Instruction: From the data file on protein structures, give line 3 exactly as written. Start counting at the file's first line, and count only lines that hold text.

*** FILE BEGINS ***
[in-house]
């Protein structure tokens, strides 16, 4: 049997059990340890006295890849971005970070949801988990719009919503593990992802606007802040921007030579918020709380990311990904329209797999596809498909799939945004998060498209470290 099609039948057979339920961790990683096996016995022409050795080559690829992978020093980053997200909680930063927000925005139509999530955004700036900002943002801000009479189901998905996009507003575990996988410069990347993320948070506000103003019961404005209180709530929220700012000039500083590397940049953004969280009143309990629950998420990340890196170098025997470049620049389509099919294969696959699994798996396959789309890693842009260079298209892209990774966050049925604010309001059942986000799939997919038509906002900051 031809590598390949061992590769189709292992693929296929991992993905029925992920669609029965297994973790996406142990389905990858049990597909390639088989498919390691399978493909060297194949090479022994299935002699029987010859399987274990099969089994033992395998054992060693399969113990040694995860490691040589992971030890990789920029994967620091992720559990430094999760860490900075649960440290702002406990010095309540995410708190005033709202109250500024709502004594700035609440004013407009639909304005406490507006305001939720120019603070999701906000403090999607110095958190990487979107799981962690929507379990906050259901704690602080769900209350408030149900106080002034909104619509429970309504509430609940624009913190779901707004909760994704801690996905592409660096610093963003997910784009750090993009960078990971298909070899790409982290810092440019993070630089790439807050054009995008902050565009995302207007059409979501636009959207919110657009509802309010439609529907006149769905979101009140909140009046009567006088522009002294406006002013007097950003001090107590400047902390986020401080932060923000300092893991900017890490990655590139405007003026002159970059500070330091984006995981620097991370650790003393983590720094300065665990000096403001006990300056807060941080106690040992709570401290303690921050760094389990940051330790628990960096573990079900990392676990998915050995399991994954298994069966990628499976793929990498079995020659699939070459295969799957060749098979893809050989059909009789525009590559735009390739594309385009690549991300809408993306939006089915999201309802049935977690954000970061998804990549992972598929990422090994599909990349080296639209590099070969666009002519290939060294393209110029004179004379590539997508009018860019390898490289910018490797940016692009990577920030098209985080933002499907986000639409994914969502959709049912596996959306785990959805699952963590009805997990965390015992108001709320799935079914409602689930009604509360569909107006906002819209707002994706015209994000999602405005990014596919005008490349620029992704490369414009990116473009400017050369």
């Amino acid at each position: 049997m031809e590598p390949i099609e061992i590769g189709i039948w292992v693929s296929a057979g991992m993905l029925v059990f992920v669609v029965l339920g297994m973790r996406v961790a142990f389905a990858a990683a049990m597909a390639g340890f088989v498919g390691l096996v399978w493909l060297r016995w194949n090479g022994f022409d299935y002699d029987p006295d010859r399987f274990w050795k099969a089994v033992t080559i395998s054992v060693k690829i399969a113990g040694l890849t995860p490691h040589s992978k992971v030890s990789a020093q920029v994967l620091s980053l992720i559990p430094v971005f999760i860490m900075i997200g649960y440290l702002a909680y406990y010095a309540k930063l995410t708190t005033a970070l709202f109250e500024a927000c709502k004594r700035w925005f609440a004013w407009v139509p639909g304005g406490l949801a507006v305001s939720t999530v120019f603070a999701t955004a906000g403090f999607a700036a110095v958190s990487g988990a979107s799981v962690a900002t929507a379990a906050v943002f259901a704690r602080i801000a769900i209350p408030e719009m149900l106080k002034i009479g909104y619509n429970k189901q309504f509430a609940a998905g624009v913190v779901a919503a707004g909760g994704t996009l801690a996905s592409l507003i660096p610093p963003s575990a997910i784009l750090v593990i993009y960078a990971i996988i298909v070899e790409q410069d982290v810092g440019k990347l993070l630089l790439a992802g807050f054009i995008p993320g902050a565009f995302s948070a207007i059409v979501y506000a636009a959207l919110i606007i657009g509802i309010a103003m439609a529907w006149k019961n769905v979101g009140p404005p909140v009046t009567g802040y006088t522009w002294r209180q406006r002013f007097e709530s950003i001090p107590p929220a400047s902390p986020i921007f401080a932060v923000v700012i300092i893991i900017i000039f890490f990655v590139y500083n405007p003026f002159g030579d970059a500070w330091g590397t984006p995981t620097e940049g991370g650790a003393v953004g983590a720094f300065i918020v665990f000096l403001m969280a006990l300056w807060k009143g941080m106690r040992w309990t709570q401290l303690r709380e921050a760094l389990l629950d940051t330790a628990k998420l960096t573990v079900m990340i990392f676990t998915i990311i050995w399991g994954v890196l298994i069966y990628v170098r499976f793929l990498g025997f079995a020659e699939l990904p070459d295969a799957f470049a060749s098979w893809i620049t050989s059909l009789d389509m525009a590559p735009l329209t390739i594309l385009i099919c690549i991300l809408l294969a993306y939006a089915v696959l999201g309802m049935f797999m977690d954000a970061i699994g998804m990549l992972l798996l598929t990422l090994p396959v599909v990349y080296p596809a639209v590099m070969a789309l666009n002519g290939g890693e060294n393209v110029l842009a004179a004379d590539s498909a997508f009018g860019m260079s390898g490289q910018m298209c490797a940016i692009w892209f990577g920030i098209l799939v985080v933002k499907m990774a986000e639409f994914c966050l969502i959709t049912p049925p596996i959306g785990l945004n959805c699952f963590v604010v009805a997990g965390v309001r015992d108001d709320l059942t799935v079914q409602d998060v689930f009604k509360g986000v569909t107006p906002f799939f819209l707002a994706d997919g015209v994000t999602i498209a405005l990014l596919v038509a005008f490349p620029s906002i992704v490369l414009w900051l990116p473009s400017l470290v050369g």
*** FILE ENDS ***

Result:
């Amino acid at each position: 049997m031809e590598p390949i099609e061992i590769g189709i039948w292992v693929s296929a057979g991992m993905l029925v059990f992920v669609v029965l339920g297994m973790r996406v961790a142990f389905a990858a990683a049990m597909a390639g340890f088989v498919g390691l096996v399978w493909l060297r016995w194949n090479g022994f022409d299935y002699d029987p006295d010859r399987f274990w050795k099969a089994v033992t080559i395998s054992v060693k690829i399969a113990g040694l890849t995860p490691h040589s992978k992971v030890s990789a020093q920029v994967l620091s980053l992720i559990p430094v971005f999760i860490m900075i997200g649960y440290l702002a909680y406990y010095a309540k930063l995410t708190t005033a970070l709202f109250e500024a927000c709502k004594r700035w925005f609440a004013w407009v139509p639909g304005g406490l949801a507006v305001s939720t999530v120019f603070a999701t955004a906000g403090f999607a700036a110095v958190s990487g988990a979107s799981v962690a900002t929507a379990a906050v943002f259901a704690r602080i801000a769900i209350p408030e719009m149900l106080k002034i009479g909104y619509n429970k189901q309504f509430a609940a998905g624009v913190v779901a919503a707004g909760g994704t996009l801690a996905s592409l507003i660096p610093p963003s575990a997910i784009l750090v593990i993009y960078a990971i996988i298909v070899e790409q410069d982290v810092g440019k990347l993070l630089l790439a992802g807050f054009i995008p993320g902050a565009f995302s948070a207007i059409v979501y506000a636009a959207l919110i606007i657009g509802i309010a103003m439609a529907w006149k019961n769905v979101g009140p404005p909140v009046t009567g802040y006088t522009w002294r209180q406006r002013f007097e709530s950003i001090p107590p929220a400047s902390p986020i921007f401080a932060v923000v700012i300092i893991i900017i000039f890490f990655v590139y500083n405007p003026f002159g030579d970059a500070w330091g590397t984006p995981t620097e940049g991370g650790a003393v953004g983590a720094f300065i918020v665990f000096l403001m969280a006990l300056w807060k009143g941080m106690r040992w309990t709570q401290l303690r709380e921050a760094l389990l629950d940051t330790a628990k998420l960096t573990v079900m990340i990392f676990t998915i990311i050995w399991g994954v890196l298994i069966y990628v170098r499976f793929l990498g025997f079995a020659e699939l990904p070459d295969a799957f470049a060749s098979w893809i620049t050989s059909l009789d389509m525009a590559p735009l329209t390739i594309l385009i099919c690549i991300l809408l294969a993306y939006a089915v696959l999201g309802m049935f797999m977690d954000a970061i699994g998804m990549l992972l798996l598929t990422l090994p396959v599909v990349y080296p596809a639209v590099m070969a789309l666009n002519g290939g890693e060294n393209v110029l842009a004179a004379d590539s498909a997508f009018g860019m260079s390898g490289q910018m298209c490797a940016i692009w892209f990577g920030i098209l799939v985080v933002k499907m990774a986000e639409f994914c966050l969502i959709t049912p049925p596996i959306g785990l945004n959805c699952f963590v604010v009805a997990g965390v309001r015992d108001d709320l059942t799935v079914q409602d998060v689930f009604k509360g986000v569909t107006p906002f799939f819209l707002a994706d997919g015209v994000t999602i498209a405005l990014l596919v038509a005008f490349p620029s906002i992704v490369l414009w900051l990116p473009s400017l470290v050369g």